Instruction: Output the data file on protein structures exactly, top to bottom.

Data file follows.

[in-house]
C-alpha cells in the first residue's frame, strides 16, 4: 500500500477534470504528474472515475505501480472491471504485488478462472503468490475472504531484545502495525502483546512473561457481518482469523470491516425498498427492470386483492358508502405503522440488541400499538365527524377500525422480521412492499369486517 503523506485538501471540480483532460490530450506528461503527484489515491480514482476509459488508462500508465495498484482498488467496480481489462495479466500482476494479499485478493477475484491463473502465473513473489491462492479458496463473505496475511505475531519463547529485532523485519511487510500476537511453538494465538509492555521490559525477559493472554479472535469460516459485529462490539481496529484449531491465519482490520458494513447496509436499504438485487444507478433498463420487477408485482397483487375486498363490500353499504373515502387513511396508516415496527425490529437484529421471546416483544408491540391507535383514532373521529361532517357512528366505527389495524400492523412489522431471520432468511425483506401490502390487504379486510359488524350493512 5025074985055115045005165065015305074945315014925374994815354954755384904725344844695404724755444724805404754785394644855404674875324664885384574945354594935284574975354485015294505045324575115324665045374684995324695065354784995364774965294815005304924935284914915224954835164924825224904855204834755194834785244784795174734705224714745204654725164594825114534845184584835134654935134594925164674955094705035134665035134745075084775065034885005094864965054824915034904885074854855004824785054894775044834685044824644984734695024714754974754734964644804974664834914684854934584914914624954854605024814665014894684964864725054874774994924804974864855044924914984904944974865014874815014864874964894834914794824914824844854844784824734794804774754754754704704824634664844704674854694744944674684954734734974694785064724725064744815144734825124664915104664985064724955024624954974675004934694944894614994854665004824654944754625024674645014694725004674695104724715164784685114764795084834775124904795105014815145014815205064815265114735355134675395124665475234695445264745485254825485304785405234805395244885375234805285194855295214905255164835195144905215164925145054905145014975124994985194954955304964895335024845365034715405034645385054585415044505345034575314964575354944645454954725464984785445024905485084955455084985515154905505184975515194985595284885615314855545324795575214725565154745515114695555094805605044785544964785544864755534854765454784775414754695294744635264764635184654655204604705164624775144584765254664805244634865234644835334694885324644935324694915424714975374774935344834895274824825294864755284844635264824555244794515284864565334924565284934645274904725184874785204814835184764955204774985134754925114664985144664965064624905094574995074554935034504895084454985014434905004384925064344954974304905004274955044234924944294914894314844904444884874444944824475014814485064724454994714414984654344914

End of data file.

[in-house]
C-alpha cells in the first residue's frame, strides 16, 4: 500500500477534470504528474472515475505501480472491471504485488478462472503468490475472504531484545502495525502483546512473561457481518482469523470491516425498498427492470386483492358508502405503522440488541400499538365527524377500525422480521412492499369486517 503523506485538501471540480483532460490530450506528461503527484489515491480514482476509459488508462500508465495498484482498488467496480481489462495479466500482476494479499485478493477475484491463473502465473513473489491462492479458496463473505496475511505475531519463547529485532523485519511487510500476537511453538494465538509492555521490559525477559493472554479472535469460516459485529462490539481496529484449531491465519482490520458494513447496509436499504438485487444507478433498463420487477408485482397483487375486498363490500353499504373515502387513511396508516415496527425490529437484529421471546416483544408491540391507535383514532373521529361532517357512528366505527389495524400492523412489522431471520432468511425483506401490502390487504379486510359488524350493512 5025074985055115045005165065015305074945315014925374994815354954755384904725344844695404724755444724805404754785394644855404674875324664885384574945354594935284574975354485015294505045324575115324665045374684995324695065354784995364774965294815005304924935284914915224954835164924825224904855204834755194834785244784795174734705224714745204654725164594825114534845184584835134654935134594925164674955094705035134665035134745075084775065034885005094864965054824915034904885074854855004824785054894775044834685044824644984734695024714754974754734964644804974664834914684854934584914914624954854605024814665014894684964864725054874774994924804974864855044924914984904944974865014874815014864874964894834914794824914824844854844784824734794804774754754754704704824634664844704674854694744944674684954734734974694785064724725064744815144734825124664915104664985064724955024624954974675004934694944894614994854665004824654944754625024674645014694725004674695104724715164784685114764795084834775124904795105014815145014815205064815265114735355134675395124665475234695445264745485254825485304785405234805395244885375234805285194855295214905255164835195144905215164925145054905145014975124994985194954955304964895335024845365034715405034645385054585415044505345034575314964575354944645454954725464984785445024905485084955455084985515154905505184975515194985595284885615314855545324795575214725565154745515114695555094805605044785544964785544864755534854765454784775414754695294744635264764635184654655204604705164624775144584765254664805244634865234644835334694885324644935324694915424714975374774935344834895274824825294864755284844635264824555244794515284864565334924565284934645274904725184874785204814835184764955204774985134754925114664985144664965064624905094574995074554935034504895084454985014434905004384925064344954974304905004274955044234924944294914894314844904444884874444944824475014814485064724454994714414984654344914